Being mid winter, much of this section of the gorge is in the shade and on the way I pass the point where the Conham Ferry carries passengers in season over to Beese’sTea Rooms on the opposite bank. These premises have been going since 1846, and are popular as a spot where Bristolian’s can escape to a haven of tranquillity for awhile. The woods in the area were the scene where persecuted Baptists once held secret meetings but on more than one occasion the meetings were met with violence. This area also had heavy industry with the Butler Tar Works on one side of the river and the Board Mills on the other. I soon emerge back into the winter sunshine and at the Conham River Park I decide it’s a good spot to stop for lunch as there were a few picnic benches.

A old boat house opposite the Conham River Park, one of many along this stretch of the river.

Setting off, I have to follow the Conham Road the short distance to Crew’s Hole before joining a surfaced riverside path. The derelict sites of heavy industry have now been replaced by riverside dwellings as I head downstream but there is still much evidence of old riverside wharves. As I near Netham, light industry is still much in evidence but only on a small scale. As a child I remember this area being very run down and very polluted as the area was originally dominated by the Netham Chemical Works which backed onto both the River Avon and the Feeder Canal. The waste products from these works were dumped in what is now known as Netham Park. In the 1800’s steam cranes could unload barges, a ton at a time and the whole site was a sea of wooden buildings, tramways and rickety chimneys. The chief import was pyrites from Spain which was broken up to supply the hundred or so kilns on site for the manufacture of sulphuric acid along with the manufacture of washing soda as the other big industry. The spoil from the vast works was dumped nearby to form a moon like landscape which was locally known as ‘The Brillos’. Today much of the area has been landscaped but modern industry now occupies part of the area.

Netham Lock is the lowest lock on the River Avon and the river below here is tidal. Here the river splits in two with the ‘New Cut’ becoming a tidal river running through the south side of the City. It is hard to imagine the man hours that went into building this artificial river between the years 1804-1809. For most of its 1.8 mile length the waterway has been cut through Redcliffe Sandstone to form a gorge like channel. The original course of the River Avon runs through what is known as the Floating Harbour which passes through the centre of Bristol. In its heyday, Bristol was one of the most important ports in the country but became very overcrowded and prior to the Floating Harbour being built ships were grounded in the river at low tide and goods had to stowed safely and quaysides had to be of a sturdy construction and hence the phrase ‘Ship shape and Bristol fashion’. The River Avon has one of the highest tidal ranges in the world.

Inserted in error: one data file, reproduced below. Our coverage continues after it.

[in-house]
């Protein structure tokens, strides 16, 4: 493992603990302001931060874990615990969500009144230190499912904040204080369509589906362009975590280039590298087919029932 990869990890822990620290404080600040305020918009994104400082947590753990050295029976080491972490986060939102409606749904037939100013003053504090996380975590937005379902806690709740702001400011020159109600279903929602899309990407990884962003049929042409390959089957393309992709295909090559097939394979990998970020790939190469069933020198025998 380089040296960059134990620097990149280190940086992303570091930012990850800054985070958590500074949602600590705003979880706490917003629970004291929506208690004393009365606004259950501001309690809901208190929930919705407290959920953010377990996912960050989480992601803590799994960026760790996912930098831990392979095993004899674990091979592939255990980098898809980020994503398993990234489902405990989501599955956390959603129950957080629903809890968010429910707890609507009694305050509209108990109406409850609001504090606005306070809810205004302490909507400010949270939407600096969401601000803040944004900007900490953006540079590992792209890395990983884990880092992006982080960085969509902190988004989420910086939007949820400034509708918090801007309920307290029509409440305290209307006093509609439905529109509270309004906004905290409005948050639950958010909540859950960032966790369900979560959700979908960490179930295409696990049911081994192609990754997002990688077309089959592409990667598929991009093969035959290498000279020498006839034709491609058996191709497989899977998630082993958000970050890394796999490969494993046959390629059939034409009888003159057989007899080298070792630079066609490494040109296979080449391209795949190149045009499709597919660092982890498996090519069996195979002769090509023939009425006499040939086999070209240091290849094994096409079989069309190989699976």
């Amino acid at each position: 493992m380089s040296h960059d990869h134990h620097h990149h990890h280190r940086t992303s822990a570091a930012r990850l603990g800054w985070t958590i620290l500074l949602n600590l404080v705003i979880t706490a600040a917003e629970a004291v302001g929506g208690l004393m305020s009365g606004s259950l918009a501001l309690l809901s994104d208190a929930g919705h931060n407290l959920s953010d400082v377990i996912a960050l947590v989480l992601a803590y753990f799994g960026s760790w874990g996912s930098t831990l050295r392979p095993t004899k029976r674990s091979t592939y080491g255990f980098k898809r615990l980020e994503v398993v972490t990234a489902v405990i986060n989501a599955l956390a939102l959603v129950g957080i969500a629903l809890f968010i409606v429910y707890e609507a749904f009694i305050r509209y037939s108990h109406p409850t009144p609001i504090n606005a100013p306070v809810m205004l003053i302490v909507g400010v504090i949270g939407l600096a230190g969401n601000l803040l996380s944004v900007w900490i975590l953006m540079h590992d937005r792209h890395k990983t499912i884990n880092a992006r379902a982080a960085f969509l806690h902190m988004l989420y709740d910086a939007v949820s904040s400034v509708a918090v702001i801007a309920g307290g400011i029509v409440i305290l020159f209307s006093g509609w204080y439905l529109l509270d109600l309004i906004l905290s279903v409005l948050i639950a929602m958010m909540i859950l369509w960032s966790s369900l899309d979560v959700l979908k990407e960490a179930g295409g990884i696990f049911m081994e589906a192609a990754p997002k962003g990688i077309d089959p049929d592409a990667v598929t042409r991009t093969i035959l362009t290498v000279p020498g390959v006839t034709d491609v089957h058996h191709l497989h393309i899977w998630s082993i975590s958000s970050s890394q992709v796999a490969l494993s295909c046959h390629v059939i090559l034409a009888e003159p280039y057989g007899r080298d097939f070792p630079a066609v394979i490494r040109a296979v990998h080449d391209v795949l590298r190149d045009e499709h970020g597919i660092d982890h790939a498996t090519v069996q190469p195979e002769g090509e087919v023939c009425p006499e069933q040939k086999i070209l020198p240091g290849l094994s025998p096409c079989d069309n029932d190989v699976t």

I continue through Netham Park pausing at information boards before crossing the stretch of water known as The Feeder. Now this is where the path become unclear and I head off through industrial units to fine a very uninviting path between high security fences. Reaching the River Avon (New Cut) beneath the old railway viaduct I set out along the river bank. The place is strewn with rubbish and the path often blocked with fallen trees and after a short distance I decide to back track as the route beyond drops down almost to the river mud and looks decisively dangerous to proceed any further.

My entry into Bristol is via the busy industrial Feeder Road to reach a busy road crossing point close to Temple Meads Station. I continue along Clarence Road passing the end of Somerset Road where once my ancestors lived over a hundred years ago. The area has changed vastly with the lines of terraced houses now replaced with high rise flats and apartments. Finally I cross the river by way of a yellow footbridge locally known as Banana Bridge due to its shape and paintwork. A walk across Victoria Park leads me back to where I have parked the car.


Day 4;- The Rain it Raineth Every Day

A bright day. Well perhaps not. A rare glimpse of some blue sky as I head north from St Neot.

It’s the last day of walking the Copper Trail and this final leg of nearly sixteen miles covers the section from St Neot to Bodmin. No bus runs to St Neot from the Bodmin direction and so I have to get the bus which runs along the A38 towards Liskeard and alight at Trago Mills.
It is a smart start and like the past few days the rain starts as I don walking boots and make my way down to catch the bus in Bodmin. I leave the bus at Trago Mills where I find a shelter to don full waterproof gear as it’s going to be another exceedingly wet day.
I am glad to get off the short section of the busy A38 I have to walk as it has no pavements and I soon take  a narrow lane running uphill. Little traffic uses this road but it’s ironic that two vehicles meet at the point where I am walking. I trudge on via the empty hamlet of Ley then skirt Goonzion Downs towards St Neot.